Medical science has enabled many men and women to live longer, healthier lives. But there’s a catch. For one thing, it means more people live long enough to develop age-related diseases like Alzheimer’s, Parkinson’s, and prostate cancer.
The elderly become a drain on medical resources. This trend is exacerbated by smaller families, due to abortion and contraception, leaving fewer members of the younger generation to financially support or physically care for greater members of the older generation.
This poses a conundrum for secular humanism. Medical science holds out the promise of extended longevity. But what medicine gives with one hand it takes back with the other, as doctors are increasingly pressured to euthanize the elderly–or disabled, or depressed. To take a recent story:
The pressure will become greater if medical science finds a cure for Alzheimer’s, Parkinson’s, &c. Our society is tugging in two different directions. We can make you live longer, but we may cut your life short.
Roger Ebert reflects this tension. He’s an atheist who’s battled crippling side effects of thyroid cancer. That no doubt colors his perspective on certain euthanasia-friendly films. For him, this gets deeply personal:
At the University of Illinois, my alma mater, there are more students in wheelchairs than at any other university in the country (the campus is completely lacking in hills, a great convenience), and they were in all my classes; when I was editor of the student paper, our photo editor was in a chair. The most outspoken student radical on campus could walk only with an exoskeleton of braces and crutches -- it would have been easier in a chair, but not for him. Among other paraplegics I have known, a lifelong friend recently retired as a sportscaster; a young woman was largely responsible for getting the Americans with Disabilities Act passed, and I once joined a dozen wheelchair athletes on a teaching tour of South Africa. A high school classmate was paralyzed in his senior year; a few years ago I got news of his romance and marriage. Some of these people have had children, and have raised them competently, lovingly, and well. I remember the remarkable Heather Rose, whose condition limited her to the use of one finger, which she used to tap on a voice synthesizer. She wrote and starred in "Dance Me to My Song," and flew from Australia to attend my first Overlooked Film Festival. Only recently I got an e-mail from a fellow film critic I have been in communication with for years; discussing this movie, he revealed to me that he is a quadriplegic.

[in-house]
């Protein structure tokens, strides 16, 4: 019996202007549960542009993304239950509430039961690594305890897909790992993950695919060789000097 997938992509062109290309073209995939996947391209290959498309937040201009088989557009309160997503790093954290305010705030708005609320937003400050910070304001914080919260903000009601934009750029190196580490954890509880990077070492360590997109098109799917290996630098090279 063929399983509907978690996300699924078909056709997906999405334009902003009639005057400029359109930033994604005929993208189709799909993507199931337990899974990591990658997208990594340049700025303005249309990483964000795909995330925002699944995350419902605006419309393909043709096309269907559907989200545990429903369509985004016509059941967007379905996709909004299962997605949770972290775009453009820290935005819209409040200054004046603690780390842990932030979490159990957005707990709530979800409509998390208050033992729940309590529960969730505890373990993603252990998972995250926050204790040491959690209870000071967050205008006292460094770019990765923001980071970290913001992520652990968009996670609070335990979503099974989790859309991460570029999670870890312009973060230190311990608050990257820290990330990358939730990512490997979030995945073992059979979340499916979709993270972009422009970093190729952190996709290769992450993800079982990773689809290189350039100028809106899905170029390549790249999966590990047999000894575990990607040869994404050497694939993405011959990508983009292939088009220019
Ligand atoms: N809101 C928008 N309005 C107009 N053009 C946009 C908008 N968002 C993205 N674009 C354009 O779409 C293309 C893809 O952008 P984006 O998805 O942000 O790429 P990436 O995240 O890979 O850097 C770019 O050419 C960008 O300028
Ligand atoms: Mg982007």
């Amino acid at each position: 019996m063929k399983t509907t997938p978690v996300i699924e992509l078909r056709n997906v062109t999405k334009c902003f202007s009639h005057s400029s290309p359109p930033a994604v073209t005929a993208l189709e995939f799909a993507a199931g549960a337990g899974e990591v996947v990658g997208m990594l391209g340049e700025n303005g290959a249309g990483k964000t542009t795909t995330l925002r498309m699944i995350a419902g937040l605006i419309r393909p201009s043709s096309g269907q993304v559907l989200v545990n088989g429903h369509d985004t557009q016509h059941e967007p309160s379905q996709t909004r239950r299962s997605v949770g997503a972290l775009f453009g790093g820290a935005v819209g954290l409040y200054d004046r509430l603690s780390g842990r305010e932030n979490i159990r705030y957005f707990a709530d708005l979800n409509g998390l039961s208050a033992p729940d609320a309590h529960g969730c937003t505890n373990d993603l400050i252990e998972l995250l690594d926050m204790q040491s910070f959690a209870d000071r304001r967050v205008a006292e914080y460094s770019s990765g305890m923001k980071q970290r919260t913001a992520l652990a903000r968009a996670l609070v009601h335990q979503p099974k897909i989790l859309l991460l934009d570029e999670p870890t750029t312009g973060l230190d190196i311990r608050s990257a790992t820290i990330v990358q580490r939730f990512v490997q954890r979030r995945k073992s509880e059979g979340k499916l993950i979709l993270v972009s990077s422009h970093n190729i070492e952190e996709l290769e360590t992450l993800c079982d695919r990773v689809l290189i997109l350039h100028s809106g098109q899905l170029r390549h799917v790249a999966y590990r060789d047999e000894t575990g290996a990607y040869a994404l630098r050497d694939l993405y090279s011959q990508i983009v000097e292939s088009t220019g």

These people are all functioning usefully, and it is clear they have happy and productive days, no doubt interrupted sometimes by pain, doubt and despair. To be sure, most of them are not quads. But whatever their reality, they deal with it. Ramon, on the other hand, refuses to be fitted with a breath-controlled wheelchair because he finds it a parody of the freedom he once had.